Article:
Ph.D. Theoretical Particle Physics, University of Minnesota, Minneapolis, MN (1990)
B.Sc. Physics, Case Western Reserve University, Cleveland, OH (1982)
Postdoctoral Research Positions:
ETH Zurich, Zurich, Switzerland, 1990-1992
University of Amsterdam, Amsterdam, The Netherlands, 1992-1994
University of Arizona, Tucson, AZ 1994-1996
Washington University, St. Louis, MO 1996-1997
Like our students at Pacific, I was lucky to be able to research as an undergraduate student, working in the surface physics lab of one of my professors. Upon graduation with B.S. degree, I spent 13 months at the South Pole Station in Antarctica studying cosmic rays, the solar wind, the auroras, and the earth's magnetosphere, before going to graduate school. My research now is in an area called lattice quantum chromo-dynamics (LQCD). Using supercomputers around the world, I perform simulations of the physics of quarks and explore models of what the Higgs boson might really be. This work involves very high dimensional monte carlo calculations, state-of-the-art numerical linear algebra, and advanced methods of statistical data analysis. I built and maintain The Gauge Connection, one of the largest archives of LQCD data, available to researchers globally.
My Publications can be seen: here
Teaching this semester
- Scientific Computing Tutorial (PHYS 027)
- Electrodynamics (PHYS 102)
Senior Thesis (PHYS 199)
Scientific Computing Tutorial is a course required by our freshman physics majors which shows them how to outfit their computers/laptops with a very powerful open-source scientific computing environment (Fedora Scientific Spin). On this platform, I teach them basic unix skills, how to do data visualization and analysis, publish scientific documents, draft firgures, log on to remote computers, and basic programming.
Electromagnetism is the second half of the yearlong sequence in "E&M" for physics majors. Advanced mathematics, complex dielectric media, antenna radiation patterns,... not for the mathematically feignt of heart!
Senior Thesis is a apstone course for physics majors. In a significant thesis project, students must synthesize material and concepts from all of their undergraduate courses as they deeply study some phenomenon. This year my students are studying the physics of drum head vibration patterns and developing experimental techniques to observe them, and entangling photons in our quantum optics lab using state-of-the-art photonics gear to observe exotic quantum effects.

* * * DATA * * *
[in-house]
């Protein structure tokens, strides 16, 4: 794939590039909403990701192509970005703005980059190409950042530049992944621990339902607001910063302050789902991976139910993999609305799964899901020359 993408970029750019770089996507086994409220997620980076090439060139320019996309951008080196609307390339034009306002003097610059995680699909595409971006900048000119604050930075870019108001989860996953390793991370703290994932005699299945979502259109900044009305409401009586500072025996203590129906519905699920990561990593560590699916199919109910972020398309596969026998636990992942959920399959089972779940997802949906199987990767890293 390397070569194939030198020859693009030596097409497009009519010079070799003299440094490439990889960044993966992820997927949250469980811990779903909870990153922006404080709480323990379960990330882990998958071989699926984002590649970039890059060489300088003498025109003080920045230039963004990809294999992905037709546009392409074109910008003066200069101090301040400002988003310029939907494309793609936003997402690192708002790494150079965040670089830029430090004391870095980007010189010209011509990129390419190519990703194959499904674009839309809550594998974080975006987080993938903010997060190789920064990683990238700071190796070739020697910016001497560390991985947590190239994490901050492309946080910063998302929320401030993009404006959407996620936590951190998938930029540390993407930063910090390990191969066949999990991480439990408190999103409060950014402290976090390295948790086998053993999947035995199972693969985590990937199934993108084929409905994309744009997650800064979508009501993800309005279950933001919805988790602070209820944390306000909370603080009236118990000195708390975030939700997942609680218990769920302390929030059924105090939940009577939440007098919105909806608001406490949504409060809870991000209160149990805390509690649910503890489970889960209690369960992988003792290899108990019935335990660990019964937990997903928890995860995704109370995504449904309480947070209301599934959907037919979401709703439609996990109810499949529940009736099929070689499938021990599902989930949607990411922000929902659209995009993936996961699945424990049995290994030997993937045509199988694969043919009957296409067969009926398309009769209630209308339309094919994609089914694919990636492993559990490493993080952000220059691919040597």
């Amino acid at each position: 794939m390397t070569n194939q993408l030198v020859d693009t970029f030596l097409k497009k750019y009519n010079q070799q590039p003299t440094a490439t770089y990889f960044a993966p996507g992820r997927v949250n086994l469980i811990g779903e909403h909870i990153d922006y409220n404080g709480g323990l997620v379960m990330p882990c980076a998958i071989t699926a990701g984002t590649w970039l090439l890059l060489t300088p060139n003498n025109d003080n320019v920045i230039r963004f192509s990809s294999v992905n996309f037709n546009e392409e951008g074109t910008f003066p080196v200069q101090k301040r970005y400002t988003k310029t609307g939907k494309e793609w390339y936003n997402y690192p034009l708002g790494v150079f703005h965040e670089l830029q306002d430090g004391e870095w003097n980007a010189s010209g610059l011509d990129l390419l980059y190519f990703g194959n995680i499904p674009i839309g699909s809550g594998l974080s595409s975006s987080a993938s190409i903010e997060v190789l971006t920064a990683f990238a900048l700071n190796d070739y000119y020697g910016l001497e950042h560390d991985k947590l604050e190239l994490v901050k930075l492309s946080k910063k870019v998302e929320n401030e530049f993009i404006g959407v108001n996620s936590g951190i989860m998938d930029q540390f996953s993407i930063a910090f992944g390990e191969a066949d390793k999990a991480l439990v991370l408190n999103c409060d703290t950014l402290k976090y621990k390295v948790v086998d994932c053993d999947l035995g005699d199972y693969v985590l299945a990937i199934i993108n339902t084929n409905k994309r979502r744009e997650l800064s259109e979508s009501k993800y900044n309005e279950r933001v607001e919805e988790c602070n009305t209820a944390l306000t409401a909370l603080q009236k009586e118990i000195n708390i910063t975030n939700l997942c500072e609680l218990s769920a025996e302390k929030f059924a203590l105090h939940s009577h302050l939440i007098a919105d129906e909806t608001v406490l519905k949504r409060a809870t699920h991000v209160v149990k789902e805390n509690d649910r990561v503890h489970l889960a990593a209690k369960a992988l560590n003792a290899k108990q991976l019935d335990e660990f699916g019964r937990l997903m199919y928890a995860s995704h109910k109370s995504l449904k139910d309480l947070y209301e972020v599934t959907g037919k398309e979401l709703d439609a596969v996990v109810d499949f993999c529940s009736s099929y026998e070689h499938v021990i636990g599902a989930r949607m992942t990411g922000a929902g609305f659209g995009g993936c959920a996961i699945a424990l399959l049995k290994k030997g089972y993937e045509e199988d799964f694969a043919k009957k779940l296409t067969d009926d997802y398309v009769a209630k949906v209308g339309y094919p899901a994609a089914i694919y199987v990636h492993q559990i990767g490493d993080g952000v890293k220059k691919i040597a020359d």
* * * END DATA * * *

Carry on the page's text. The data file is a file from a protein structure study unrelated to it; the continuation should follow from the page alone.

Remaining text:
My Students Asked...
Where are you from?
I grew up in New Kensington, Pa, a suburb of Pittsburgh. As a boy I built many experiments (like a telescope with an 8" mirror, shortwave radios, and rockets). Of course, I am a Steelers fan.
When and why did you choose to study Physics?
I grew up in the "space age" during the Apollo missions to the moon. I was sure back then, that by now I would be living at least on the Moon, if not Mars or beyond. I'm also a huge Trekkie, and was fascinated by the phasors on the Enterprise. I remember asking my Dad (an engineer) what light was. He told me that there was a whole chapter on light in his college Physics textbook which was on the bookshelf. I had a look--not only was there a chapter on light, but also chapters on gravity, heat, electricity and magnetism, quantum physics, relativity, and more! I got to work on the problems in the first chapter, but remember struggling with "vectors" in the second. I think I was in the 7th or 8th grade.
What else do you like to do?
I have a lot of interests, but not enough time. If I had 9 lives, like a cat, I would certainly be a musician in one of them (I like playing and composing music), a chef (I love to cook!), and fluent in Italian or French (I like to travel). When I was in college, I was on the fencing team, but now I get my exercise by playing racquetball. I love spending time with my wife and daughters, enjoying the many options for recreation here in northern California: Tahoe, Yosemite, San Francisco, Sacramento, skiing, hiking, kayaking, biking, and more.